The photographer continued to innovate, challenging himself to perfect aerial views of urban scenes, such as racetracks and ballparks. He invented a telescoping tower that could lift him up to 200 feet, before customizing gas-filled hot air balloons to get bird’s eye views from five times farther up. On 20 June 1901, Lawrence was almost killed while photographing the Chicago Union Stock Yards from the air. His balloon broke free of its anchor in heavy winds and floated off over Lake Michigan. He had built a special platform to replace the traditional basket, so as to obtain an unobstructed view, and this suddenly gave way: he fell 230 feet. Lawrence survived only because his fall was broken by telegraph and telephone wires; according to his obituary, the experience “(temporarily) cured him of further use of balloons to get spectacular views.”

When Lawrence saw a kite trailing an advertising banner over Chicago, he imagined a less risky way of obtaining lofty perspectives. He began using trains of up to seventeen kites to lift a forty-nine-pound panoramic camera that he specially adapted for the purpose. Unbeknownst to him, a precursor to this device had been built twenty years earlier by French inventor Arthur Batut, who shot a series of aerial views of La Bruguiere in southern France with a kite camera. Batut had used a slow-burning fuse to trigger the camera’s shutter; Lawrence set his off with an electrical current transmitted through the metal kite line (like Benjamin Franklin, but backwards). A small parachute would be released to indicate that a picture had been taken, and Lawrence hauled down the kites so that the camera could be reloaded.

Nadar’s aerial photography had attracted the attention of the French military; Lawrence’s kite images were also thought to have possible wartime uses. In August 1905, at President Theodore Roosevelt’s personal recommendation, Lawrence was invited aboard the USS Maine to demonstrate his system as a possible reconnaissance tool. Because of high winds, the results of these military tests were mostly blurred, and Lawrence did not get the sum that he wanted for his invention, but the lengthy report on the trials is an invaluable document in explaining the camera’s workings.

To take his panoramas of San Francisco, as the navy report illuminates, Lawrence stabilized his bulky camera with three fifteen-foot-long bamboo poles attached to its sides (these had to be cropped off or retouched out of the corners of his pictures); from each of these a 120-foot silk cord was hung, and these joined together to support a three-pound weight that helped prevent the camera from swaying in the wind. The camera had a nineteen-inch focal length, and the impressive depth of field was achieved by having the camera’s shutter taper from half an inch at the bottom to four inches at the top, so that when the lens swung through its 160-degree arc the murkier distance was exposed for eight times as long as the brighter foreground.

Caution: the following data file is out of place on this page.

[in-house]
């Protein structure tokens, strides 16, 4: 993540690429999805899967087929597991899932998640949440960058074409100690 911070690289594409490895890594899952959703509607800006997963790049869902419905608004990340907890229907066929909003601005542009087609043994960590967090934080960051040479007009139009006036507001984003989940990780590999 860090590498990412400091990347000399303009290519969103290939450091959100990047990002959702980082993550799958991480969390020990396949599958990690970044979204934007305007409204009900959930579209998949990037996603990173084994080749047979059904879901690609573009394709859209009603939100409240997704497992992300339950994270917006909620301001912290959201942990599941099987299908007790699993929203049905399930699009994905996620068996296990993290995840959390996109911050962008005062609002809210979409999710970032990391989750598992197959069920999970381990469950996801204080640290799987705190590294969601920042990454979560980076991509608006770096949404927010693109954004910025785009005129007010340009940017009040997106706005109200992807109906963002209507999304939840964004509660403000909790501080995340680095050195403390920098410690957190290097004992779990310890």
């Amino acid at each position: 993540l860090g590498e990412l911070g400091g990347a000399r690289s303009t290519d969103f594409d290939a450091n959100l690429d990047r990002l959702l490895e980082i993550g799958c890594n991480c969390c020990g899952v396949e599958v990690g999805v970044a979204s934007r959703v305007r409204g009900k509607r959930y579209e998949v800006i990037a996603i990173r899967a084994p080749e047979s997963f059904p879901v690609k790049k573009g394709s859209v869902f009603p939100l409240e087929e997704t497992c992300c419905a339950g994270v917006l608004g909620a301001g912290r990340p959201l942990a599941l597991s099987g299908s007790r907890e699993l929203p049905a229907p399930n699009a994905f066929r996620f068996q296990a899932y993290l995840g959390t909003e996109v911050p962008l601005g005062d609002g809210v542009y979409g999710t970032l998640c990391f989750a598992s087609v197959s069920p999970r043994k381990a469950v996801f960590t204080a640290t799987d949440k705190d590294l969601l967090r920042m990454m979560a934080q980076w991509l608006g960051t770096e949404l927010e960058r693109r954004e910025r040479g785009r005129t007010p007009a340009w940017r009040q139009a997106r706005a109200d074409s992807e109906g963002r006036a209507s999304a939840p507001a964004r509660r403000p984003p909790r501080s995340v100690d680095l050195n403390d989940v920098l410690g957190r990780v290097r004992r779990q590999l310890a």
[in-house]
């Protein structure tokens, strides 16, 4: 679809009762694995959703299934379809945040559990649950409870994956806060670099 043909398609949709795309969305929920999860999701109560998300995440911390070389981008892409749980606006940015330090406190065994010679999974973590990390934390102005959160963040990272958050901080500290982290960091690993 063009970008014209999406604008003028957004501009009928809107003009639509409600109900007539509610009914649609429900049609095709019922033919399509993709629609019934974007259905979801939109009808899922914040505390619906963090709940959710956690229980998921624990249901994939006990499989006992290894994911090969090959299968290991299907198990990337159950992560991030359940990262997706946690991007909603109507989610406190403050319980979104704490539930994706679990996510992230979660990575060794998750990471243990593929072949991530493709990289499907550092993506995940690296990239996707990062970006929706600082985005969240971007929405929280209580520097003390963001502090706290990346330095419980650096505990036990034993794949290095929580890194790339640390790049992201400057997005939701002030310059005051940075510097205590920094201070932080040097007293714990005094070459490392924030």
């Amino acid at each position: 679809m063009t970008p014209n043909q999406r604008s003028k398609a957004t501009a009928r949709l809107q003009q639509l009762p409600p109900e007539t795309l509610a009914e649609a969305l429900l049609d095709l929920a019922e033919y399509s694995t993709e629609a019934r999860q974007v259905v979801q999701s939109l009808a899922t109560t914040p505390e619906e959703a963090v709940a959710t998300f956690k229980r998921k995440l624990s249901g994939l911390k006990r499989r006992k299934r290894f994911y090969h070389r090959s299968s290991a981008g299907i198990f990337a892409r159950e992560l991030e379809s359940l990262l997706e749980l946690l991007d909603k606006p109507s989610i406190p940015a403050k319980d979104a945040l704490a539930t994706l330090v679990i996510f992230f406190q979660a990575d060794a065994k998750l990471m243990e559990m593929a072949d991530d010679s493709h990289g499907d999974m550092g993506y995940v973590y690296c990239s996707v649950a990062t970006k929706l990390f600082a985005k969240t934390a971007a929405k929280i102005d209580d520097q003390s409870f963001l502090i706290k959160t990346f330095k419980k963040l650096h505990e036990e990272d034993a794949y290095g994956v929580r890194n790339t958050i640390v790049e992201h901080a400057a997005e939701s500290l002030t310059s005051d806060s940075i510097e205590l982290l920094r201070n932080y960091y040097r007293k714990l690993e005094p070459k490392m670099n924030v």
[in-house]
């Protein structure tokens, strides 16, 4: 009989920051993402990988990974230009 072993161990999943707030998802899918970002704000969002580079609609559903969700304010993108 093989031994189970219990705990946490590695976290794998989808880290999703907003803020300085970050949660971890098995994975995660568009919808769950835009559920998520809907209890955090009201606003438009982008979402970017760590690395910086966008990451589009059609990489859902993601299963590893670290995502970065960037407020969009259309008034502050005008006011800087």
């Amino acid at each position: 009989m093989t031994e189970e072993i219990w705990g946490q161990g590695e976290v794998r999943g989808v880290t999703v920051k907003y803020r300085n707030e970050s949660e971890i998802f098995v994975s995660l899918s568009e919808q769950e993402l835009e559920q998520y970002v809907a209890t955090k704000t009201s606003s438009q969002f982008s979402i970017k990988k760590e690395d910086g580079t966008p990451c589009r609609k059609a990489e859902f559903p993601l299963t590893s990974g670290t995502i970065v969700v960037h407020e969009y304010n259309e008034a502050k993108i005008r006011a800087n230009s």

Lawrence sold his spectacular pictures of the earthquake wreckage for $125 a copy; in total, he made $15,000. After an expensive trip to Africa, where he tried to take panoramas of animals in their natural habitat from balloons and to flashlight lions—who, instead of running away, attacked and destroyed several precious cameras—Lawrence gave up photography in order to concentrate on aircraft design. He started a company that built “enclosed-cabin flying boats,” wooden seaplanes that resembled Zeppelins with wings. Lawrence soon held patents for over a hundred inventions relating to airplanes.

It is fitting that Lawrence made this career change from aerial photography to aeronautics. Nadar, the photographer he emulated but never met, set up the Society for the Encouragement of Aerial Locomotion by Means of Machines Heavier than Air (which had Jules Verne amongst its members), founded the newspaper L’Aéronaute, raised money for research into flight by giving rides in his balloon, and exhibited early flying machines in his studio. “Man will fly like the bird,” Nadar promised, “better than the bird; for … it is certain that man will be obliged to fly better than the bird, in order to fly merely as well.”

Christopher Turner is an editor of Cabinet. His book, Adventures in the Orgasmatron: How the Sexual Revolution Came To America, is forthcoming from Farrar, Straus and Giroux.